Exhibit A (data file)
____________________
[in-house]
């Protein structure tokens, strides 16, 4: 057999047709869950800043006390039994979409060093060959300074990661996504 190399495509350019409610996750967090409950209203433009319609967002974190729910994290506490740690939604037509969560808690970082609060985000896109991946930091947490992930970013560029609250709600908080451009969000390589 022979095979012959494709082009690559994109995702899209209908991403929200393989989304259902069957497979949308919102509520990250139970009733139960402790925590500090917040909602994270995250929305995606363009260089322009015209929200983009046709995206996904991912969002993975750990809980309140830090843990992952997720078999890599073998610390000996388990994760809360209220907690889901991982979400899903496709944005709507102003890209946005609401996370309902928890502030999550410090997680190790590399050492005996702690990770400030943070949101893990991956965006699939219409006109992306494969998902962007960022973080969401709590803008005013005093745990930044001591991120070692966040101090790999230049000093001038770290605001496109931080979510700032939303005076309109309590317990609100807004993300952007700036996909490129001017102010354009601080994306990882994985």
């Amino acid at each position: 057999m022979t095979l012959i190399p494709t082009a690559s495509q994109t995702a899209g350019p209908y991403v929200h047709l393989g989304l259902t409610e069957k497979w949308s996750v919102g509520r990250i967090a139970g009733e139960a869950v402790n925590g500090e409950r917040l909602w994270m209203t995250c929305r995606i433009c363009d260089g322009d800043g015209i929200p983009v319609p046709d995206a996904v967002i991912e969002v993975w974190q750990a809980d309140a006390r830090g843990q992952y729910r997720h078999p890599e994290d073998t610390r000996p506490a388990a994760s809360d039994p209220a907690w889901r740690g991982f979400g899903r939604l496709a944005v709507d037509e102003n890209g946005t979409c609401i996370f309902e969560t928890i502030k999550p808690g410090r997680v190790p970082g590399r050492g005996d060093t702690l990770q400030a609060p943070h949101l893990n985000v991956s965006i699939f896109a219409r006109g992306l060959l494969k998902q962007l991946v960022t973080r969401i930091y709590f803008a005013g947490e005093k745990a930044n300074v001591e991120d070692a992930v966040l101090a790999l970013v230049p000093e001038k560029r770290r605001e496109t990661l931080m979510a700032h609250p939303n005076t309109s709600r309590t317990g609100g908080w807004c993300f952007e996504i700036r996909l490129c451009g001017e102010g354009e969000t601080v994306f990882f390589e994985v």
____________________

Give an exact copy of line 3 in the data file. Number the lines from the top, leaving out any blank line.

């Amino acid at each position: 057999m022979t095979l012959i190399p494709t082009a690559s495509q994109t995702a899209g350019p209908y991403v929200h047709l393989g989304l259902t409610e069957k497979w949308s996750v919102g509520r990250i967090a139970g009733e139960a869950v402790n925590g500090e409950r917040l909602w994270m209203t995250c929305r995606i433009c363009d260089g322009d800043g015209i929200p983009v319609p046709d995206a996904v967002i991912e969002v993975w974190q750990a809980d309140a006390r830090g843990q992952y729910r997720h078999p890599e994290d073998t610390r000996p506490a388990a994760s809360d039994p209220a907690w889901r740690g991982f979400g899903r939604l496709a944005v709507d037509e102003n890209g946005t979409c609401i996370f309902e969560t928890i502030k999550p808690g410090r997680v190790p970082g590399r050492g005996d060093t702690l990770q400030a609060p943070h949101l893990n985000v991956s965006i699939f896109a219409r006109g992306l060959l494969k998902q962007l991946v960022t973080r969401i930091y709590f803008a005013g947490e005093k745990a930044n300074v001591e991120d070692a992930v966040l101090a790999l970013v230049p000093e001038k560029r770290r605001e496109t990661l931080m979510a700032h609250p939303n005076t309109s709600r309590t317990g609100g908080w807004c993300f952007e996504i700036r996909l490129c451009g001017e102010g354009e969000t601080v994306f990882f390589e994985v």